Friday, January 30, 2015

Signs the Economy is Bad: January 30, 2015 edition

Welcome to another edition of "Signs the Economy is Bad" here at The Itinerant Librarian. This is the semi-regular (as in when I have time and/or feel like doing it) feature where I scour the Internet in search of the oh so subtle hints that the economy is bad. Sure, pundits may say things are getting better, but what do they know? And to show not all is bad, once in a while we look at how good the uber rich have it.  

Welcome then to the first edition of 2015. As we end January of 2015, we see that it really sucks to be poor, especially if you like in the United States where, to be perfectly honest, anyone not poor does not really give a shit about the less fortunate. So let's get started.

  • The big headline this week, heck, I would say this month, is that "1 in 5 kids are using food stamps." People receiving food stamps, better known as the SNAP program, have gone up. However, government spending on the program has gone down. Can't imagine why. I mean, there is clearly more need. People clearly need help to put some food on the table. Naturally, Congress is on the case: "The spike in food stamp spending has caught the attention of Congress, and House Republicans tried to cut the program by around $4 billion a year in 2013." Because, hey, what's a few starving children? (Story via Equal Voice.)
  • By the way, the story above is based of a U.S. Census Bureau report. If you are interested, the actual report is here.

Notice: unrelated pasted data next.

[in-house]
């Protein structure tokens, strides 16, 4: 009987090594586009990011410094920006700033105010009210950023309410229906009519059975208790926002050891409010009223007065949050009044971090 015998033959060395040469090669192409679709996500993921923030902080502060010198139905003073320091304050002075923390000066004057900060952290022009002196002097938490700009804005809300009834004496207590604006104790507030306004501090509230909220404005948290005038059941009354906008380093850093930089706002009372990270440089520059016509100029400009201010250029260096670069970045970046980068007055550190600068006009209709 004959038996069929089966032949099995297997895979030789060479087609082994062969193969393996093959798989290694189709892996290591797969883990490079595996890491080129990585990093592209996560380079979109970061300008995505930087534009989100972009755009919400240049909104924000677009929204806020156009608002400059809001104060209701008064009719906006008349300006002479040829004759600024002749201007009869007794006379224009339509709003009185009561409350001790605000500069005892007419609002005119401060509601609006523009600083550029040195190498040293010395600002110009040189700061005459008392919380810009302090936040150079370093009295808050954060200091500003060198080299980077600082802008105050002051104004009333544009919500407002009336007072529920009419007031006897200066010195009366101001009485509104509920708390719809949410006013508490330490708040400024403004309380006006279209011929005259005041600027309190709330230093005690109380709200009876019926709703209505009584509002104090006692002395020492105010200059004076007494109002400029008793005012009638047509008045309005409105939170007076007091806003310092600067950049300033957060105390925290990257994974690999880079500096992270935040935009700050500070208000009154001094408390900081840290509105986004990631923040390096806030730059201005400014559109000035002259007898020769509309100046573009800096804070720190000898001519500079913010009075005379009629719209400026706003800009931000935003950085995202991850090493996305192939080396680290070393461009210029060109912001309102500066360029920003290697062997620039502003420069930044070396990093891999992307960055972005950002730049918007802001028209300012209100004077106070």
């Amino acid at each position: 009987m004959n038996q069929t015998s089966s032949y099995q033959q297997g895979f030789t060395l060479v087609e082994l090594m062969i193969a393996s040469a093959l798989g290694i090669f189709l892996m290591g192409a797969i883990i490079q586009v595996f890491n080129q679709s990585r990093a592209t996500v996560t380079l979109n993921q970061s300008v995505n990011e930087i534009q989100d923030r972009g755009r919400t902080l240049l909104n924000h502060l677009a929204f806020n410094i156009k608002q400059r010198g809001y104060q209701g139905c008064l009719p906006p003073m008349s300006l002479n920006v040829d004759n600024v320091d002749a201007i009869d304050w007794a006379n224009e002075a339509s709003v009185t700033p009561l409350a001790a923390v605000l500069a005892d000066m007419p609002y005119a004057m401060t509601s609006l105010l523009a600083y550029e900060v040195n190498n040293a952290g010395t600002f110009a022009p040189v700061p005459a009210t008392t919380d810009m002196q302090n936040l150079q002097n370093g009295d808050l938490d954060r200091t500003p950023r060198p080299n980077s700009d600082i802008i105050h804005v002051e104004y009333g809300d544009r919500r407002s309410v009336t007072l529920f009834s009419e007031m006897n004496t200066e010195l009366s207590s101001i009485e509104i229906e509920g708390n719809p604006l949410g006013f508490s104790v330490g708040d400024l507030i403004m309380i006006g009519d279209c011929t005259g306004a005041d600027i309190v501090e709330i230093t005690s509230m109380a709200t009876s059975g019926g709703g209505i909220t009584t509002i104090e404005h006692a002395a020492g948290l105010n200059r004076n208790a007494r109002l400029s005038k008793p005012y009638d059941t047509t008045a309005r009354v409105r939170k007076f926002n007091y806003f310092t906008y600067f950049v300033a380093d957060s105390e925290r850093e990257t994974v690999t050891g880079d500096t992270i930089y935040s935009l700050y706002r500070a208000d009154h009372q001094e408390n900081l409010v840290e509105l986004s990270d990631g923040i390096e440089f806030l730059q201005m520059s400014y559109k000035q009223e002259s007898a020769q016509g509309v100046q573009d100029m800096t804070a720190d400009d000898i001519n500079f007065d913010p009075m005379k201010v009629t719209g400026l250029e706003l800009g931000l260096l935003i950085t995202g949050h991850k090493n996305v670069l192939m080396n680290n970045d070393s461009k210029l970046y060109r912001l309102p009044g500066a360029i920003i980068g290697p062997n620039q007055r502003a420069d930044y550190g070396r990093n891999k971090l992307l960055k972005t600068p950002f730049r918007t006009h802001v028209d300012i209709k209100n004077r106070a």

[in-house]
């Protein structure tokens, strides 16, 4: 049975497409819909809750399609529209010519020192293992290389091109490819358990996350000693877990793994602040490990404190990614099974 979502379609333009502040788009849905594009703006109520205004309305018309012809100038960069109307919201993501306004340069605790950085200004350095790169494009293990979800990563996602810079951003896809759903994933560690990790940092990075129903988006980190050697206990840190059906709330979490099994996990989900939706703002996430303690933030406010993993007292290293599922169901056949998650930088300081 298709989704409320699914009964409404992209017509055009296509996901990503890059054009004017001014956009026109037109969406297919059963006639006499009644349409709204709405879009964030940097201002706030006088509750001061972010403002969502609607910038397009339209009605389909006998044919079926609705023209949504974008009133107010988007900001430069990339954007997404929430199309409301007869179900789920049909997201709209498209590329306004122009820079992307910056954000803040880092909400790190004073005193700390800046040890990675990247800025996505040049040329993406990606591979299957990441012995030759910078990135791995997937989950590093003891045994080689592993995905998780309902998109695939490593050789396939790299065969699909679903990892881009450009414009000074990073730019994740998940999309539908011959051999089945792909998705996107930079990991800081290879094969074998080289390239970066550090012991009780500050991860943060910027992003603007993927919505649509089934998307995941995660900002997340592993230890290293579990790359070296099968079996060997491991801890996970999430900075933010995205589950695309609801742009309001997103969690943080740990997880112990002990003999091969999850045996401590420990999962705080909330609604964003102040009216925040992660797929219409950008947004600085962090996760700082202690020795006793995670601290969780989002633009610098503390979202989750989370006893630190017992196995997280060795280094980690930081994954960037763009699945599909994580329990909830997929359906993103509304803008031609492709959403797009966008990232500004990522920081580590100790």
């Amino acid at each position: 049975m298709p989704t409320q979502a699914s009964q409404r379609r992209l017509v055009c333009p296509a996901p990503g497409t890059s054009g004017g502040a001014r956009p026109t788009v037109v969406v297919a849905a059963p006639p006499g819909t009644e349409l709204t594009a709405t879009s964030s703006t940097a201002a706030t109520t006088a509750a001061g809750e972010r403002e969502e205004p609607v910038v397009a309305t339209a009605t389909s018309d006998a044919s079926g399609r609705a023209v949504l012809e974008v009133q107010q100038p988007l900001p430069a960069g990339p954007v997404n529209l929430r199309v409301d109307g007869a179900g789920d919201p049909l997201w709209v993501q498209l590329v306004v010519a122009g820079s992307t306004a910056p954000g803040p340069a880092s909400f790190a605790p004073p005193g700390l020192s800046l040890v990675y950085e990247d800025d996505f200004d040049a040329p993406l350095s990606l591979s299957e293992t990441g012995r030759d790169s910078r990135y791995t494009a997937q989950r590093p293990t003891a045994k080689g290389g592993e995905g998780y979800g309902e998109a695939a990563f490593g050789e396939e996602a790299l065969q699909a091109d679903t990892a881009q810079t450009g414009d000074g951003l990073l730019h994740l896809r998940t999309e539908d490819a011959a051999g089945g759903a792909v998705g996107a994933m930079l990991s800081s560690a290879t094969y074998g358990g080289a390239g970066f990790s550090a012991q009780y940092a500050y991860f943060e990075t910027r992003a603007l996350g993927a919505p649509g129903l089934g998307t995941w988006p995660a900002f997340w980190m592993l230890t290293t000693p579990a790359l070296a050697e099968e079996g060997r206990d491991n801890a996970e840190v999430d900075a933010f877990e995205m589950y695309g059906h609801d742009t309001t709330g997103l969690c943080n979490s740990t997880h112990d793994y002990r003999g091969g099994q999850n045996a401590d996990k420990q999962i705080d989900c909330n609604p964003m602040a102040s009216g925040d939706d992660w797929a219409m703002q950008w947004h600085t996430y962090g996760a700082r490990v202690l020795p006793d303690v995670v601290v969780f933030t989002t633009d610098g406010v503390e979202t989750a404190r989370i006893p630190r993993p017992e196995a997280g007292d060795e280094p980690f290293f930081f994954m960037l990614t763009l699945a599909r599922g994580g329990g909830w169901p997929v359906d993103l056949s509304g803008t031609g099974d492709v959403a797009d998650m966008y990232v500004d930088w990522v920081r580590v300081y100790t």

• By the way, keeping up with the Joneses keeps getting more and more difficult. Turns out that "poverty is rising much faster in suburbs than cities" (story via Bill Moyers). According to the article, "Suburban communities are not equipped to deal with their rapidly rising poverty rates. As Elizabeth Kneebone, co-author of the Brookings report, told The Atlantic, 'Many of these communities lack the infrastructure, safety-net supports, and resources to address the needs of a growing poor population, which can make it that much harder for poor residents to connect to the kinds of opportunities that can help them get out of poverty in the long run.' Suburbs generally have poorer access to public transit and fewer social services than neighboring cities." That would not have anything to do with the fact those people chose to move out of cities to get away from city "blight" and now that distance (pardon, exclusivity) is now biting them in the ass, would it? But the reality is these folks were just as vulnerable, if not more so, as anybody else. Often, all it took was for a household member to lose a high paying job, and suddenly the poverty spiral happens. Once more the old adage seems to apply here: there but for the deity of choice, go I. 
  • A couple of additional items of interest via Bill Moyers' site: 
    • "5 Charts That Show How the Middle Class is Disappearing." And after a lot of them decided to vote GOP recently, they've just enabled that their disappearance could get here a lot faster.
    • If you are a kid in a public school, odds are decent you are poor since "over half of public school students are from low income families." And let's not even get started on things like white flight and the rich doing their best not only to send their kids to private schools but also make sure to not pay their fair shares to support public education. After all, as long as their kids are taken care of, who cares about the rest? And by the way, that is not the full story. Keep reading the article. You'll learn, for instance, that the U.S. is not doing so hot on things like child mortality rates neither. From the article: "The child mortality rate in the United States, seven of every 100,000 live births, is roughly double the average of Belgium, France and the Netherlands. Our rate is in line with the Balkan states of Macedonia and Serbia/Herzegovina, poorer countries with less-developed health care systems."